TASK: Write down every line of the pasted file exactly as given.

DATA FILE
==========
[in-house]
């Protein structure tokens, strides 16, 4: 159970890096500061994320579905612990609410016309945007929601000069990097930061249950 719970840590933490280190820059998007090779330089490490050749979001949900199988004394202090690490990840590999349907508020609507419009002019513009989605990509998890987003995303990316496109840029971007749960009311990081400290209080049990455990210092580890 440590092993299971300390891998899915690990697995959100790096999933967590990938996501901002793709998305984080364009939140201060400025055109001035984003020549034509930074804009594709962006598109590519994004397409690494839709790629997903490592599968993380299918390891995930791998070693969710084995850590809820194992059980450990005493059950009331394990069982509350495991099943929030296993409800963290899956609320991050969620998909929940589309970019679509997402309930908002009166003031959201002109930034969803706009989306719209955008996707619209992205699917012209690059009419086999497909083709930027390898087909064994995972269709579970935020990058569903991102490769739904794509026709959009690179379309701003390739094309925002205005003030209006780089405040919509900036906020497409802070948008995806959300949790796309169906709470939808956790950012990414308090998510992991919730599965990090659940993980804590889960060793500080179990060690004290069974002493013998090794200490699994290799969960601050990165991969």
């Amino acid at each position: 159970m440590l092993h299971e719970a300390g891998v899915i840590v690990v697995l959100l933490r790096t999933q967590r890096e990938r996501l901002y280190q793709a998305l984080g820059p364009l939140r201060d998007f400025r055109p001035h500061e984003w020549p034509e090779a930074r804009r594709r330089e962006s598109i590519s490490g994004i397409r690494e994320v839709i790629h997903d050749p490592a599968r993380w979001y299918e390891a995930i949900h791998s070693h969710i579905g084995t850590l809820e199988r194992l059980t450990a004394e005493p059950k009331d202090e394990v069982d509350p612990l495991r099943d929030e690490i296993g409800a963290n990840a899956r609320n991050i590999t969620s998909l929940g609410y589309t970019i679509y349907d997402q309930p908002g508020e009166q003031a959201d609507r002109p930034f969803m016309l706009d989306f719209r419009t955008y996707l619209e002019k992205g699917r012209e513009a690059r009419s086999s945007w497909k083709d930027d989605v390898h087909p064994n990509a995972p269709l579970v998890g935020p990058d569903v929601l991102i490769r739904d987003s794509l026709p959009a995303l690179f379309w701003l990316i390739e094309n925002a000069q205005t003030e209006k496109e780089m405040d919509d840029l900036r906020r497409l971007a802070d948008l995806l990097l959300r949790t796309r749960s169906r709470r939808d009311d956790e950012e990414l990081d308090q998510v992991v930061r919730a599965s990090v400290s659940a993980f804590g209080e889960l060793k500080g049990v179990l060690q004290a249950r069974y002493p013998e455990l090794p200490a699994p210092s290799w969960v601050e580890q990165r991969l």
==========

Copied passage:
[in-house]
């Protein structure tokens, strides 16, 4: 159970890096500061994320579905612990609410016309945007929601000069990097930061249950 719970840590933490280190820059998007090779330089490490050749979001949900199988004394202090690490990840590999349907508020609507419009002019513009989605990509998890987003995303990316496109840029971007749960009311990081400290209080049990455990210092580890 440590092993299971300390891998899915690990697995959100790096999933967590990938996501901002793709998305984080364009939140201060400025055109001035984003020549034509930074804009594709962006598109590519994004397409690494839709790629997903490592599968993380299918390891995930791998070693969710084995850590809820194992059980450990005493059950009331394990069982509350495991099943929030296993409800963290899956609320991050969620998909929940589309970019679509997402309930908002009166003031959201002109930034969803706009989306719209955008996707619209992205699917012209690059009419086999497909083709930027390898087909064994995972269709579970935020990058569903991102490769739904794509026709959009690179379309701003390739094309925002205005003030209006780089405040919509900036906020497409802070948008995806959300949790796309169906709470939808956790950012990414308090998510992991919730599965990090659940993980804590889960060793500080179990060690004290069974002493013998090794200490699994290799969960601050990165991969």
């Amino acid at each position: 159970m440590l092993h299971e719970a300390g891998v899915i840590v690990v697995l959100l933490r790096t999933q967590r890096e990938r996501l901002y280190q793709a998305l984080g820059p364009l939140r201060d998007f400025r055109p001035h500061e984003w020549p034509e090779a930074r804009r594709r330089e962006s598109i590519s490490g994004i397409r690494e994320v839709i790629h997903d050749p490592a599968r993380w979001y299918e390891a995930i949900h791998s070693h969710i579905g084995t850590l809820e199988r194992l059980t450990a004394e005493p059950k009331d202090e394990v069982d509350p612990l495991r099943d929030e690490i296993g409800a963290n990840a899956r609320n991050i590999t969620s998909l929940g609410y589309t970019i679509y349907d997402q309930p908002g508020e009166q003031a959201d609507r002109p930034f969803m016309l706009d989306f719209r419009t955008y996707l619209e002019k992205g699917r012209e513009a690059r009419s086999s945007w497909k083709d930027d989605v390898h087909p064994n990509a995972p269709l579970v998890g935020p990058d569903v929601l991102i490769r739904d987003s794509l026709p959009a995303l690179f379309w701003l990316i390739e094309n925002a000069q205005t003030e209006k496109e780089m405040d919509d840029l900036r906020r497409l971007a802070d948008l995806l990097l959300r949790t796309r749960s169906r709470r939808d009311d956790e950012e990414l990081d308090q998510v992991v930061r919730a599965s990090v400290s659940a993980f804590g209080e889960l060793k500080g049990v179990l060690q004290a249950r069974y002493p013998e455990l090794p200490a699994p210092s290799w969960v601050e580890q990165r991969l």